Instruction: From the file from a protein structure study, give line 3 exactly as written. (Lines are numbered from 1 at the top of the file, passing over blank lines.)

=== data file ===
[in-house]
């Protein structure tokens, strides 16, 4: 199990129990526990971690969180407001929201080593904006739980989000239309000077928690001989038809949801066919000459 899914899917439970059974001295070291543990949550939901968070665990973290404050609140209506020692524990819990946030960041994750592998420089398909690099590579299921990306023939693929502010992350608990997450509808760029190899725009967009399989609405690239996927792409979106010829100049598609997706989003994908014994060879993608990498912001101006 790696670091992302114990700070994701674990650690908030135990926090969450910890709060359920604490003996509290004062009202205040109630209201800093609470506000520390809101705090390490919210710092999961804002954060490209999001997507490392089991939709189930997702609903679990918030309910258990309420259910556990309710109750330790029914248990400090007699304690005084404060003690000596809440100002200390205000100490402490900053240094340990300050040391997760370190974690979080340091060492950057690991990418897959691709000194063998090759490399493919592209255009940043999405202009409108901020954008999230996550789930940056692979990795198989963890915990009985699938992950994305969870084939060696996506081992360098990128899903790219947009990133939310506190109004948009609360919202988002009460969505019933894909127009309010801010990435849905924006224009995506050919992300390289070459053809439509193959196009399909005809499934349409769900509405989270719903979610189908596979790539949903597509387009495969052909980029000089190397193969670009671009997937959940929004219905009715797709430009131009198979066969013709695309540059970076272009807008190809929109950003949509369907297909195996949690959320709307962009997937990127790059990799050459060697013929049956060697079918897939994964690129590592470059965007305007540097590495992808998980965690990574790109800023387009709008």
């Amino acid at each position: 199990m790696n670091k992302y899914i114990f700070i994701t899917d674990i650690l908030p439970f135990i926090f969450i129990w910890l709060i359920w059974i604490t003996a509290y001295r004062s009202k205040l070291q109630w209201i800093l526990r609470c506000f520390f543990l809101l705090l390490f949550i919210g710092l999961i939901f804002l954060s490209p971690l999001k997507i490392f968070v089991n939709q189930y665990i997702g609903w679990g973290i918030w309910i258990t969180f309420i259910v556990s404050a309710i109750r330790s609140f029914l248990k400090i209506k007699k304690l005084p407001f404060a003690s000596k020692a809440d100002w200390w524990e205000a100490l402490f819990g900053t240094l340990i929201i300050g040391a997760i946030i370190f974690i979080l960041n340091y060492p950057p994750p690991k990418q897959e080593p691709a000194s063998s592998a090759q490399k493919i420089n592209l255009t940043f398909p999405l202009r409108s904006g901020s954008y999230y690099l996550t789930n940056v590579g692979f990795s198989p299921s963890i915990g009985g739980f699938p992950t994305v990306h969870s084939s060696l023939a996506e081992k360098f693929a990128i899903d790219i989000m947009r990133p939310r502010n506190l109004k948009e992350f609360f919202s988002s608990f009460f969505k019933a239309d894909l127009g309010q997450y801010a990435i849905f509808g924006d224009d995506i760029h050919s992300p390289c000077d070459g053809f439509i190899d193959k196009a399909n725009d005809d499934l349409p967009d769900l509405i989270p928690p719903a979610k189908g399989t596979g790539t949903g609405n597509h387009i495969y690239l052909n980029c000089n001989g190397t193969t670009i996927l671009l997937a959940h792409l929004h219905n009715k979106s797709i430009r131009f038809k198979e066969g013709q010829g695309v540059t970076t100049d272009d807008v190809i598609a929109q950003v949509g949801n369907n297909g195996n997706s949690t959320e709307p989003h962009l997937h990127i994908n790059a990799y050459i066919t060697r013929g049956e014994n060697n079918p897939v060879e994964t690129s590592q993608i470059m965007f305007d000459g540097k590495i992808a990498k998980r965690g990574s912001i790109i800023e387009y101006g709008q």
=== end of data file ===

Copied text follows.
């Amino acid at each position: 199990m790696n670091k992302y899914i114990f700070i994701t899917d674990i650690l908030p439970f135990i926090f969450i129990w910890l709060i359920w059974i604490t003996a509290y001295r004062s009202k205040l070291q109630w209201i800093l526990r609470c506000f520390f543990l809101l705090l390490f949550i919210g710092l999961i939901f804002l954060s490209p971690l999001k997507i490392f968070v089991n939709q189930y665990i997702g609903w679990g973290i918030w309910i258990t969180f309420i259910v556990s404050a309710i109750r330790s609140f029914l248990k400090i209506k007699k304690l005084p407001f404060a003690s000596k020692a809440d100002w200390w524990e205000a100490l402490f819990g900053t240094l340990i929201i300050g040391a997760i946030i370190f974690i979080l960041n340091y060492p950057p994750p690991k990418q897959e080593p691709a000194s063998s592998a090759q490399k493919i420089n592209l255009t940043f398909p999405l202009r409108s904006g901020s954008y999230y690099l996550t789930n940056v590579g692979f990795s198989p299921s963890i915990g009985g739980f699938p992950t994305v990306h969870s084939s060696l023939a996506e081992k360098f693929a990128i899903d790219i989000m947009r990133p939310r502010n506190l109004k948009e992350f609360f919202s988002s608990f009460f969505k019933a239309d894909l127009g309010q997450y801010a990435i849905f509808g924006d224009d995506i760029h050919s992300p390289c000077d070459g053809f439509i190899d193959k196009a399909n725009d005809d499934l349409p967009d769900l509405i989270p928690p719903a979610k189908g399989t596979g790539t949903g609405n597509h387009i495969y690239l052909n980029c000089n001989g190397t193969t670009i996927l671009l997937a959940h792409l929004h219905n009715k979106s797709i430009r131009f038809k198979e066969g013709q010829g695309v540059t970076t100049d272009d807008v190809i598609a929109q950003v949509g949801n369907n297909g195996n997706s949690t959320e709307p989003h962009l997937h990127i994908n790059a990799y050459i066919t060697r013929g049956e014994n060697n079918p897939v060879e994964t690129s590592q993608i470059m965007f305007d000459g540097k590495i992808a990498k998980r965690g990574s912001i790109i800023e387009y101006g709008q």